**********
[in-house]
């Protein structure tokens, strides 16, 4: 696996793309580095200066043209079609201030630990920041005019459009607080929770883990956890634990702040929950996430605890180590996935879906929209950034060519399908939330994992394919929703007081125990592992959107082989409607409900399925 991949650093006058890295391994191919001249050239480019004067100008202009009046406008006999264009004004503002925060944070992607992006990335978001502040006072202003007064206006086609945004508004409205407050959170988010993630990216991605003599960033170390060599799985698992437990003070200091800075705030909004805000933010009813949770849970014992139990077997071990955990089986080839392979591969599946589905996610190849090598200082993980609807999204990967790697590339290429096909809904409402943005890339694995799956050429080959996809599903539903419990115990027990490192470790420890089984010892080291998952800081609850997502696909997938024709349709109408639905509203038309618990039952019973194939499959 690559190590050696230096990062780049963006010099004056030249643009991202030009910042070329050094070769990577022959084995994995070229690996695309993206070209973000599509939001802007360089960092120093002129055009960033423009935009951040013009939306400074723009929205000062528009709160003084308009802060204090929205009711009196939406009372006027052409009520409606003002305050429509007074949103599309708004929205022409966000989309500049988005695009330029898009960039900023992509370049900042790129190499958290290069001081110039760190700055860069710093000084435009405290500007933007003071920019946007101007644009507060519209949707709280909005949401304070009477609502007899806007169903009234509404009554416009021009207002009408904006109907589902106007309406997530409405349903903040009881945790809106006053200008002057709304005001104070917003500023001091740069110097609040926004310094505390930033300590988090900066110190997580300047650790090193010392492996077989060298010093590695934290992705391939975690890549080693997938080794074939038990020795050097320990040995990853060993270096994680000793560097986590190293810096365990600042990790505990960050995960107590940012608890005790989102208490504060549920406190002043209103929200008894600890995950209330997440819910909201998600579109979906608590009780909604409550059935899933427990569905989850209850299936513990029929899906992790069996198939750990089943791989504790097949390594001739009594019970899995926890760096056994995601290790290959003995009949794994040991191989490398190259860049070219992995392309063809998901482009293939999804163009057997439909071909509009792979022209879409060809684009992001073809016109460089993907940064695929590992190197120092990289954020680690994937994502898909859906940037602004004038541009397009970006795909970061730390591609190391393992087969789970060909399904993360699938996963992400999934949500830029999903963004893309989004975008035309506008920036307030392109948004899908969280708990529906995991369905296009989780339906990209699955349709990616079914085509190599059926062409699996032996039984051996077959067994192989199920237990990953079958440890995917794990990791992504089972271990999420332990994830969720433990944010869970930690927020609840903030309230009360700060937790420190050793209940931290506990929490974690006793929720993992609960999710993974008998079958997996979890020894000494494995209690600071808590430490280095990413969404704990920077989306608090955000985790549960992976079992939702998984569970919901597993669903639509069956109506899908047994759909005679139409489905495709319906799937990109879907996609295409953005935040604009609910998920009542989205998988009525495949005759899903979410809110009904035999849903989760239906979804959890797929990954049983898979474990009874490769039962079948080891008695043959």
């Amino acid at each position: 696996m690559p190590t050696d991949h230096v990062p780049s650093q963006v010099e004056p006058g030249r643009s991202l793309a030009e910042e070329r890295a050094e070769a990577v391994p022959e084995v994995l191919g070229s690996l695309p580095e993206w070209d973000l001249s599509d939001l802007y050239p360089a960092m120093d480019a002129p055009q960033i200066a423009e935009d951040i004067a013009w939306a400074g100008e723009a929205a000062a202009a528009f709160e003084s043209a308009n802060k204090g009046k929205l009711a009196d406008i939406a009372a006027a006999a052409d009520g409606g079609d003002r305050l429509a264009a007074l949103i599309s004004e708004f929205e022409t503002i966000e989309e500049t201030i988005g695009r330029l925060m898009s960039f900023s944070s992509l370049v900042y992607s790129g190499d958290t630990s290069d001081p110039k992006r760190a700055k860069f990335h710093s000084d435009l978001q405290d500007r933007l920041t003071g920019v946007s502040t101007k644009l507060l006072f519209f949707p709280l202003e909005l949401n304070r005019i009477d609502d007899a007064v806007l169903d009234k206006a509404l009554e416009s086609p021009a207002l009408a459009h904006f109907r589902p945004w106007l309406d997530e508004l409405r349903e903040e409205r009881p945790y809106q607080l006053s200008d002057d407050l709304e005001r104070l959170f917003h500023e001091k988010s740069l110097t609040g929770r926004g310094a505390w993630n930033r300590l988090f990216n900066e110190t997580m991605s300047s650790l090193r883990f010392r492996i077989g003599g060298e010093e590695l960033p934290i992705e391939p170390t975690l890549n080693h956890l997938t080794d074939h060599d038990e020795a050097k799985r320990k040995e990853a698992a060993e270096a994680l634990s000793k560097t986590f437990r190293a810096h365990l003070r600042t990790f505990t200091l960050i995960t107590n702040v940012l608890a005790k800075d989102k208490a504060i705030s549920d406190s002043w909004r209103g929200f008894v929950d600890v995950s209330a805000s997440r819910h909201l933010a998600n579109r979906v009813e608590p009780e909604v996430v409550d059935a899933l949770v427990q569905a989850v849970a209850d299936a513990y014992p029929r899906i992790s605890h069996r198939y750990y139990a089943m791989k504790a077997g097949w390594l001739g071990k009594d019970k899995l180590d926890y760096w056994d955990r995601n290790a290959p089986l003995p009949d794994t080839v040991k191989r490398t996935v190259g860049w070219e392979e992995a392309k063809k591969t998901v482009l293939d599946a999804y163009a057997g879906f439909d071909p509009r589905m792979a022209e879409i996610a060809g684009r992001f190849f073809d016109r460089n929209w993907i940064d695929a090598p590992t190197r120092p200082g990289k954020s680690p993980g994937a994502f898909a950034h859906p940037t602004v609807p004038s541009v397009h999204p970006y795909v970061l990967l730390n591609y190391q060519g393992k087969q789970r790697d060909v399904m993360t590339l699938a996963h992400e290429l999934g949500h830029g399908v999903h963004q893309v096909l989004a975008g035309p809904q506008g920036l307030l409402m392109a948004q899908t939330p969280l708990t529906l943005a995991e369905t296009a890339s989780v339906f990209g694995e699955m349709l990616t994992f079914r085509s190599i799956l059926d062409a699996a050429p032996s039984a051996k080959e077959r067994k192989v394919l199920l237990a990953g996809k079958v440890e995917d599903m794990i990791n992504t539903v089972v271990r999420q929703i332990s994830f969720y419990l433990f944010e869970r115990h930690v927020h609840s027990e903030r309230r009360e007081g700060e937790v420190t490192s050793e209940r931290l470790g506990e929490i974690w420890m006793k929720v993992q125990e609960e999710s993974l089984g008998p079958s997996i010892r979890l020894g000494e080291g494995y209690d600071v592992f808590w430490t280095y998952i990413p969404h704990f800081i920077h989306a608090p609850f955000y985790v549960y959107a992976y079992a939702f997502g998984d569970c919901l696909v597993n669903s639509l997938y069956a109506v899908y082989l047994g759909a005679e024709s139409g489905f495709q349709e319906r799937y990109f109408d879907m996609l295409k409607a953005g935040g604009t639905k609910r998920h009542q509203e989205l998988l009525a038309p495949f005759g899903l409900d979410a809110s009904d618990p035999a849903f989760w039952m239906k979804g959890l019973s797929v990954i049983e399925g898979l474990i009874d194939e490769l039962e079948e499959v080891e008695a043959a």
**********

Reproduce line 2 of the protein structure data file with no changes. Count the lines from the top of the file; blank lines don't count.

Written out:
């Protein structure tokens, strides 16, 4: 696996793309580095200066043209079609201030630990920041005019459009607080929770883990956890634990702040929950996430605890180590996935879906929209950034060519399908939330994992394919929703007081125990592992959107082989409607409900399925 991949650093006058890295391994191919001249050239480019004067100008202009009046406008006999264009004004503002925060944070992607992006990335978001502040006072202003007064206006086609945004508004409205407050959170988010993630990216991605003599960033170390060599799985698992437990003070200091800075705030909004805000933010009813949770849970014992139990077997071990955990089986080839392979591969599946589905996610190849090598200082993980609807999204990967790697590339290429096909809904409402943005890339694995799956050429080959996809599903539903419990115990027990490192470790420890089984010892080291998952800081609850997502696909997938024709349709109408639905509203038309618990039952019973194939499959 690559190590050696230096990062780049963006010099004056030249643009991202030009910042070329050094070769990577022959084995994995070229690996695309993206070209973000599509939001802007360089960092120093002129055009960033423009935009951040013009939306400074723009929205000062528009709160003084308009802060204090929205009711009196939406009372006027052409009520409606003002305050429509007074949103599309708004929205022409966000989309500049988005695009330029898009960039900023992509370049900042790129190499958290290069001081110039760190700055860069710093000084435009405290500007933007003071920019946007101007644009507060519209949707709280909005949401304070009477609502007899806007169903009234509404009554416009021009207002009408904006109907589902106007309406997530409405349903903040009881945790809106006053200008002057709304005001104070917003500023001091740069110097609040926004310094505390930033300590988090900066110190997580300047650790090193010392492996077989060298010093590695934290992705391939975690890549080693997938080794074939038990020795050097320990040995990853060993270096994680000793560097986590190293810096365990600042990790505990960050995960107590940012608890005790989102208490504060549920406190002043209103929200008894600890995950209330997440819910909201998600579109979906608590009780909604409550059935899933427990569905989850209850299936513990029929899906992790069996198939750990089943791989504790097949390594001739009594019970899995926890760096056994995601290790290959003995009949794994040991191989490398190259860049070219992995392309063809998901482009293939999804163009057997439909071909509009792979022209879409060809684009992001073809016109460089993907940064695929590992190197120092990289954020680690994937994502898909859906940037602004004038541009397009970006795909970061730390591609190391393992087969789970060909399904993360699938996963992400999934949500830029999903963004893309989004975008035309506008920036307030392109948004899908969280708990529906995991369905296009989780339906990209699955349709990616079914085509190599059926062409699996032996039984051996077959067994192989199920237990990953079958440890995917794990990791992504089972271990999420332990994830969720433990944010869970930690927020609840903030309230009360700060937790420190050793209940931290506990929490974690006793929720993992609960999710993974008998079958997996979890020894000494494995209690600071808590430490280095990413969404704990920077989306608090955000985790549960992976079992939702998984569970919901597993669903639509069956109506899908047994759909005679139409489905495709319906799937990109879907996609295409953005935040604009609910998920009542989205998988009525495949005759899903979410809110009904035999849903989760239906979804959890797929990954049983898979474990009874490769039962079948080891008695043959």